The Narrative Culture and Community Research Centre is delighted to welcome guest speaker Dr Matthew Leggatt (Winchester University) for our first talk in the Faculty Research Centre Seminar Series, details as follows:
‘Another World Just out of Sight’: Remembering or Imagining Utopia in Emily St. John Mandel’s Station Eleven
3-4pm, Wednesday 21 October 2020
At the heart of Emily St. John Mandel's 2014 novel, Station Eleven, lies a tension between remembering and imagining. Whereas most post-apocalyptic texts value their contemporary society by generating a sense of ‘nostalgia’ for the present, St. John Mandel’s novel places its emphasis on the imaginary and utopian possibilities that could accompany disaster. In the novel, a host of now useless objects become aesthetic links to the past, reminders collected in the 'Museum of Civilization'. But, whereas the objects and beliefs of the past provide a constant draw back into a nostalgic appreciation for a life that can never be recaptured, it is one character's self-published comic book, Dr. Eleven, that suggests the importance and primacy of imagination over remembrance in the wastelands of the future. Touching on the themes of nostalgia, utopia, and apocalypse, this paper explores the way in which Station Eleven offers hope not through a rekindling of an exhausted past, but in a new imagined future in which the traditional lines and boundaries of relationships, ideals, identity, and community can be redrawn in ‘another world just out of sight’ (St. John Mandel, 2015: 333).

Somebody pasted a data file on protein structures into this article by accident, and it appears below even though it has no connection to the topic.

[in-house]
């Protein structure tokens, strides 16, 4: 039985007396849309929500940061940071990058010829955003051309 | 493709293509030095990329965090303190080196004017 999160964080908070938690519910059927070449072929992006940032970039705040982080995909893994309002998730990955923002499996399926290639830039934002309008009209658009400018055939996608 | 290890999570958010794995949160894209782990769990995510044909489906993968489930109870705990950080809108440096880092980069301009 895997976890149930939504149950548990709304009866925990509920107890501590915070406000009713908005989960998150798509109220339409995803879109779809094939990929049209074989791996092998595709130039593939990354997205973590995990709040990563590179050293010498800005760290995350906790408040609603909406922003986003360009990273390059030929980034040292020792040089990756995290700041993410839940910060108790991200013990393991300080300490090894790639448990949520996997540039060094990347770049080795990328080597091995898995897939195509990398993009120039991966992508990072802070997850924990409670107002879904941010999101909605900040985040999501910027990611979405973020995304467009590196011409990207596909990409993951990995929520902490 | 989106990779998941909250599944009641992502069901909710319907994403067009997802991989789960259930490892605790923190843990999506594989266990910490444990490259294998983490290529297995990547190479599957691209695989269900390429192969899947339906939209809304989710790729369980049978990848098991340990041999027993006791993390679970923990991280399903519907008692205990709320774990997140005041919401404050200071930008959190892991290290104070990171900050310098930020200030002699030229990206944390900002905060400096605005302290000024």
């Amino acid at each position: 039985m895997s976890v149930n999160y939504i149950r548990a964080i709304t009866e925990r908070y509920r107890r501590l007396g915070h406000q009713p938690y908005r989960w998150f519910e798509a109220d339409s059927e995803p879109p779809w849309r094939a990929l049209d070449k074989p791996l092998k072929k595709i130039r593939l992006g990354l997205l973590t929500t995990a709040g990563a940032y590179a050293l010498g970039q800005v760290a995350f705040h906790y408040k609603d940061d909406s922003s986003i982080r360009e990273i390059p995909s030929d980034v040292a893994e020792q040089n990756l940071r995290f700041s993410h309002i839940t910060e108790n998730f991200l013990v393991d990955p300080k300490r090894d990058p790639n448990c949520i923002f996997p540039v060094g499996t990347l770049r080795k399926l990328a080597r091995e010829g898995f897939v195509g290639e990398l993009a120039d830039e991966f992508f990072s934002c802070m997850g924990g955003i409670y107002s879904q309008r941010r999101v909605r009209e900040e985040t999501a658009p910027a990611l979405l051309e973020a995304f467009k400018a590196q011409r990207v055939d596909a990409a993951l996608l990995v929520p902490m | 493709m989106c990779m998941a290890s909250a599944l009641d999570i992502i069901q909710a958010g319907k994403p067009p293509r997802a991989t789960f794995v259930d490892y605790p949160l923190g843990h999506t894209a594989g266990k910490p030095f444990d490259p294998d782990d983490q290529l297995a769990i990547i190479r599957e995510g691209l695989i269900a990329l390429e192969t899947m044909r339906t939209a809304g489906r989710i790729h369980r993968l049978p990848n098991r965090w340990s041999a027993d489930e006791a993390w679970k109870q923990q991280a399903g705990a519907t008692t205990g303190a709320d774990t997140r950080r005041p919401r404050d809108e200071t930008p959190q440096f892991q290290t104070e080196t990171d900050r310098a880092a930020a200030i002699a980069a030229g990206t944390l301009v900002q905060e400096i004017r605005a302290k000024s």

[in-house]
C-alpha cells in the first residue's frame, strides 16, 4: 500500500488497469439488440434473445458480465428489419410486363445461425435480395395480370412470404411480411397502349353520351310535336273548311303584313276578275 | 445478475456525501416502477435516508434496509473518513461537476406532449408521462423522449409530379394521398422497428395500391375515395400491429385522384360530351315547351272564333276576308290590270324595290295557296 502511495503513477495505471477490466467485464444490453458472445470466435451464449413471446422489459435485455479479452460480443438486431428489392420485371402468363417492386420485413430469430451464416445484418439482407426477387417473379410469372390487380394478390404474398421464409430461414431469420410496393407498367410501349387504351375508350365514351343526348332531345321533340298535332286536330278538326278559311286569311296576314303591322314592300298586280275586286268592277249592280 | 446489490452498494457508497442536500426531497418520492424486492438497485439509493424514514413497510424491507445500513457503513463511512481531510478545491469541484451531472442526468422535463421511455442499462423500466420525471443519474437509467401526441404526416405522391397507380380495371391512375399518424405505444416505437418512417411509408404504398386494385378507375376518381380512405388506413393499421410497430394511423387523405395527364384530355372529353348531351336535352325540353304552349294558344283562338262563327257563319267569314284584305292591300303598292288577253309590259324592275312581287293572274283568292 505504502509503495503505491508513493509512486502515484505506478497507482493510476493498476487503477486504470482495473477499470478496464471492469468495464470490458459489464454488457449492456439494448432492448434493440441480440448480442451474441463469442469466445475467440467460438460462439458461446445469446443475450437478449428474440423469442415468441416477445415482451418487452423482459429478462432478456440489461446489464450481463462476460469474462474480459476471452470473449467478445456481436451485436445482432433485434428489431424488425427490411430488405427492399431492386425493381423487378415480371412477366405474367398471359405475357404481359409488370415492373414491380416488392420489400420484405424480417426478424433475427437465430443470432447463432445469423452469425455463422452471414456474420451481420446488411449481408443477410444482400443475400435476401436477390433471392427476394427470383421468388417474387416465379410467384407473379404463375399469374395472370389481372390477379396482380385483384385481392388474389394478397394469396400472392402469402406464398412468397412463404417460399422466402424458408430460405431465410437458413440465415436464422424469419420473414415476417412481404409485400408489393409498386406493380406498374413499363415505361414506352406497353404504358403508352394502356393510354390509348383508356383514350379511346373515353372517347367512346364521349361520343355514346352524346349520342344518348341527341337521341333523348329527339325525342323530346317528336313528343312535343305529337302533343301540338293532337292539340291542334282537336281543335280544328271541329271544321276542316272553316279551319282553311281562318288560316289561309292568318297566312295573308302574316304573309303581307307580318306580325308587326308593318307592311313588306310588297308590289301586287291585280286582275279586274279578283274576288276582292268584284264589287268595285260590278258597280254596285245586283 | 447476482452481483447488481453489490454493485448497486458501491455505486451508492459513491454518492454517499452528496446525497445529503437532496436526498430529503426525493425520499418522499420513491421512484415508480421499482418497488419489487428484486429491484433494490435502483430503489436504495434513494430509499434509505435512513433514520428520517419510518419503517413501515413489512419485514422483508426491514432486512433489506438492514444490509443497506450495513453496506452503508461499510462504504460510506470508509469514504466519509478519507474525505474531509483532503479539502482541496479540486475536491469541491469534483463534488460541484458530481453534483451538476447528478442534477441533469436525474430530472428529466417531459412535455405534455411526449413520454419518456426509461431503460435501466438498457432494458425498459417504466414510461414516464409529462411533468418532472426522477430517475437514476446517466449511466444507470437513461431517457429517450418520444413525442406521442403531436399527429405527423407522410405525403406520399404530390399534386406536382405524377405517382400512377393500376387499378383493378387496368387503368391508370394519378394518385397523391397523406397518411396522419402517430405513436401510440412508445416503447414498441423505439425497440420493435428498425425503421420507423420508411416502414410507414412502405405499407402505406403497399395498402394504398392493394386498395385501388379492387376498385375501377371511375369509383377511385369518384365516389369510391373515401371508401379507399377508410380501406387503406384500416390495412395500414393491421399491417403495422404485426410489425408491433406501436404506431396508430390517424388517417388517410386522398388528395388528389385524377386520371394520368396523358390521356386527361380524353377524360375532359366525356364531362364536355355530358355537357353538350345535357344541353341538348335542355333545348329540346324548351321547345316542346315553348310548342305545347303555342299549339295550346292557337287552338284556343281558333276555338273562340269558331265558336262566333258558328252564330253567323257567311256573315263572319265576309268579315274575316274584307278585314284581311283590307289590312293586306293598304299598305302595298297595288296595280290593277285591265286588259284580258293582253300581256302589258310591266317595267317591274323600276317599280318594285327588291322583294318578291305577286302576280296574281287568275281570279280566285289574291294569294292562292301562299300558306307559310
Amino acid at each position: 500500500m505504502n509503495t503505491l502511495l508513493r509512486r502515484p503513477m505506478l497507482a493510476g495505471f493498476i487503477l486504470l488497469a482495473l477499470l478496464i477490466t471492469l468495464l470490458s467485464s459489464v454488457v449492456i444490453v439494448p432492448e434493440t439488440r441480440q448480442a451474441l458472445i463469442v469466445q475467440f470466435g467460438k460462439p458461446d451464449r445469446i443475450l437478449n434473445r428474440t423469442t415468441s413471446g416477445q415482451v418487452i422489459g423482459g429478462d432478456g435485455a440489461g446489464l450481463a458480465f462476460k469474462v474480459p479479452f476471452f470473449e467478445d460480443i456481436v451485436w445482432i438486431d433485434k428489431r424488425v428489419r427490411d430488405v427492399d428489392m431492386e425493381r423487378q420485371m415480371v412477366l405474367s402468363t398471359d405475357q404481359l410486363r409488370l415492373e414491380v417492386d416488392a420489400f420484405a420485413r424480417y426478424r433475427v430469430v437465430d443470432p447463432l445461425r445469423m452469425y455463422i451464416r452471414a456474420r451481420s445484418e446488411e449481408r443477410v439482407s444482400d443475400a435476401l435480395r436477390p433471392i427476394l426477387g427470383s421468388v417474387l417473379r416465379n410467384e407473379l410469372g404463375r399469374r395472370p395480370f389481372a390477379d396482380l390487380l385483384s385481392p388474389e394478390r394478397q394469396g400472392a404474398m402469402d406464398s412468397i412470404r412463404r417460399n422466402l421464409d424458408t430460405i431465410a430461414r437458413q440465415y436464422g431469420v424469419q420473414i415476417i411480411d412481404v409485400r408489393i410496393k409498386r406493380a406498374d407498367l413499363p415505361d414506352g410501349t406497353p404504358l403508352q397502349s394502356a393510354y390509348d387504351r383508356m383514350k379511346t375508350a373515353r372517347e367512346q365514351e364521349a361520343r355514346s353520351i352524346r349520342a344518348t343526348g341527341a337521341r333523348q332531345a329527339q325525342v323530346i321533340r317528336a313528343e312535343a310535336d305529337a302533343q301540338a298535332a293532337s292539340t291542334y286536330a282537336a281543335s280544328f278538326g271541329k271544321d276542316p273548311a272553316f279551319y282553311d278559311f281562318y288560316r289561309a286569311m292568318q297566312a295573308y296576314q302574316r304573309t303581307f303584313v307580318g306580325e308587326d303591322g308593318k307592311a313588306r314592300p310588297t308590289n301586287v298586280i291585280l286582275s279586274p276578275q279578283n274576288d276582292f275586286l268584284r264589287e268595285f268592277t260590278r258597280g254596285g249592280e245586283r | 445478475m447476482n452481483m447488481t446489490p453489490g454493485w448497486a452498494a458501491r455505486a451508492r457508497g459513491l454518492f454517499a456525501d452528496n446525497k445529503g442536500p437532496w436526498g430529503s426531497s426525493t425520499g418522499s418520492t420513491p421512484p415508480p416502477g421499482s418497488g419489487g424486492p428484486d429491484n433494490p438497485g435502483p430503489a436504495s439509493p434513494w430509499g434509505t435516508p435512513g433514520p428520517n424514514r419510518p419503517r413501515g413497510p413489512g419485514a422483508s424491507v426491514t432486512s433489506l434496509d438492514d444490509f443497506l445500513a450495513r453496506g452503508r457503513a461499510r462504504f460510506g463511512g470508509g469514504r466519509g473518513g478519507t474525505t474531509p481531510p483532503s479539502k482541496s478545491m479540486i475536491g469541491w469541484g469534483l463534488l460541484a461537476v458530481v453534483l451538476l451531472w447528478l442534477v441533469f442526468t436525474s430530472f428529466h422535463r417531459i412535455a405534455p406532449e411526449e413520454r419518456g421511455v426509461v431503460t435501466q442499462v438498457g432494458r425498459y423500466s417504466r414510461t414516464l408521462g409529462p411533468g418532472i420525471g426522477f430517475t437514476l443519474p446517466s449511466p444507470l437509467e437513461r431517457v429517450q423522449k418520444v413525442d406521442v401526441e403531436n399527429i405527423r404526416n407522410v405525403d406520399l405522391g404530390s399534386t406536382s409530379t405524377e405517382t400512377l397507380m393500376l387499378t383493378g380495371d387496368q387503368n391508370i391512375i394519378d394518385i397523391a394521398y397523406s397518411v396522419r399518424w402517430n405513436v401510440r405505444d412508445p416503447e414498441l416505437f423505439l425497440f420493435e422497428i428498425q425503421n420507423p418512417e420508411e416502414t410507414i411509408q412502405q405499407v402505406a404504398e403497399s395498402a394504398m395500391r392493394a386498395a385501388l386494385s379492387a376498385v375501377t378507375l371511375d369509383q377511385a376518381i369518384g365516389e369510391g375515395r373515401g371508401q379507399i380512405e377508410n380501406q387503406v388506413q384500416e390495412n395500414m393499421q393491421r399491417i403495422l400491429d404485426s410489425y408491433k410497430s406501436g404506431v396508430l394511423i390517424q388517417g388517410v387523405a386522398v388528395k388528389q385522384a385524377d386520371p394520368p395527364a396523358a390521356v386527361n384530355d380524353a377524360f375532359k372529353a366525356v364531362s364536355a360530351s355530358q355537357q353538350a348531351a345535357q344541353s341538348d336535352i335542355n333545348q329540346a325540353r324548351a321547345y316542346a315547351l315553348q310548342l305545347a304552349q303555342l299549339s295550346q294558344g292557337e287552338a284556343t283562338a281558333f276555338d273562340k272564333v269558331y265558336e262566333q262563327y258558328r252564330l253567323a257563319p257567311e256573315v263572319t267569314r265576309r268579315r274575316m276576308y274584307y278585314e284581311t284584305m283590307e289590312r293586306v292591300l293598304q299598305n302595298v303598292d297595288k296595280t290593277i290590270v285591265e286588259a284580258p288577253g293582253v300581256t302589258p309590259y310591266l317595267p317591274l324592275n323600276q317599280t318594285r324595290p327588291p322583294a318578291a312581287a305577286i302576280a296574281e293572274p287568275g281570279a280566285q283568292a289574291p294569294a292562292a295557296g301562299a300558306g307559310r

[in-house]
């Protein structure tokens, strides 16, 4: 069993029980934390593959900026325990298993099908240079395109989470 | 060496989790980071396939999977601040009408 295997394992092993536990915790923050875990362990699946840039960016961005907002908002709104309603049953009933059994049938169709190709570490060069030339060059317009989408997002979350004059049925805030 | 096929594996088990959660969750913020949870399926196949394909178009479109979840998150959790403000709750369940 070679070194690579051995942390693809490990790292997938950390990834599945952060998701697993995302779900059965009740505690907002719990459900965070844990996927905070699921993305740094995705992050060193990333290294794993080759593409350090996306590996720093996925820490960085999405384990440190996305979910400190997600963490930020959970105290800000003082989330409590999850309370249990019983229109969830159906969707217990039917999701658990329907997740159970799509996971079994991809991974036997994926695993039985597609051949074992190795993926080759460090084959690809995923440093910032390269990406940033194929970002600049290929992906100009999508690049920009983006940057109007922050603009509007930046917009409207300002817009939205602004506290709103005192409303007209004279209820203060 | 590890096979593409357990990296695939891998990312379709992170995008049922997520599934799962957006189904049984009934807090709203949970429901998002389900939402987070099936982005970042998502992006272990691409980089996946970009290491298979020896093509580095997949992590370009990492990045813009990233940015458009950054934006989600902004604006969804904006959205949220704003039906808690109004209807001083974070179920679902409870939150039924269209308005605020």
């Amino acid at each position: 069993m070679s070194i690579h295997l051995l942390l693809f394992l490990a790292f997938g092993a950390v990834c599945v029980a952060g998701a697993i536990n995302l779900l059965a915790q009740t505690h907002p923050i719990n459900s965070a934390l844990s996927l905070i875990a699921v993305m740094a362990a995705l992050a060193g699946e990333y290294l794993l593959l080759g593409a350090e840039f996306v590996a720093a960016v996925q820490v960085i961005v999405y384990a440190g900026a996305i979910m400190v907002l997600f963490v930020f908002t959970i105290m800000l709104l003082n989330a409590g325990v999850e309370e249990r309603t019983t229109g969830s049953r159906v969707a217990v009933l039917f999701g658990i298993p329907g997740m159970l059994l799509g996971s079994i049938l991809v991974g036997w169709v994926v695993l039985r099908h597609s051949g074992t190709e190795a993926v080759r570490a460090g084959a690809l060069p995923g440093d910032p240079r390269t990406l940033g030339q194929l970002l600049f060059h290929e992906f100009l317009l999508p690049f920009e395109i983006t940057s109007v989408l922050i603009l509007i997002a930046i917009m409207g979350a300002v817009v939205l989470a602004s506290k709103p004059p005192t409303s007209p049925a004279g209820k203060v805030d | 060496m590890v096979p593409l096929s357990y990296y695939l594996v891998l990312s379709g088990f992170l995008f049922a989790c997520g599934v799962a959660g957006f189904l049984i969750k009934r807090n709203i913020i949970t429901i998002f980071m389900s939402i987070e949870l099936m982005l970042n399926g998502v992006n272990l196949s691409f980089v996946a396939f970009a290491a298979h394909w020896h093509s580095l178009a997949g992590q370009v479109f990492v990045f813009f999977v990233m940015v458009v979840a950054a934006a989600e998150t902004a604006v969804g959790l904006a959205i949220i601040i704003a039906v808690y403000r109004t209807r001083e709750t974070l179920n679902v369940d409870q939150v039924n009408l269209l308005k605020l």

Matthew Leggatt is Senior Lecturer in English and American Literature at the University of Winchester where he is also Programme Leader of English Literature and its associated programmes. He is the author of the monograph Cultural and Political Nostalgia in the Age of Terror: the Melancholic Sublime (Routledge, 2017) and recent articles including ‘Deflecting Absence: 9/11 Fiction and the Memorialization of Change’ (Interdisciplinary Literary Studies, 2016), ‘You’ve Gotta Keep the Faith: Making Sense of Disaster in Post-9/11 Apocalyptic Cinema’ (Journal of Religion and Film, 2015), as well as ‘Another World Just out of Sight: Remembering or Imagining Utopia in Emily St. John Mandel’s Station Eleven’ (Open Library of Humanities, 2018) from which this talk has been taken. He is editor of, and contributor to, the forthcoming edited collection Was it Yesterday? Nostalgia in Contemporary Film and Television to be published by SUNY Press.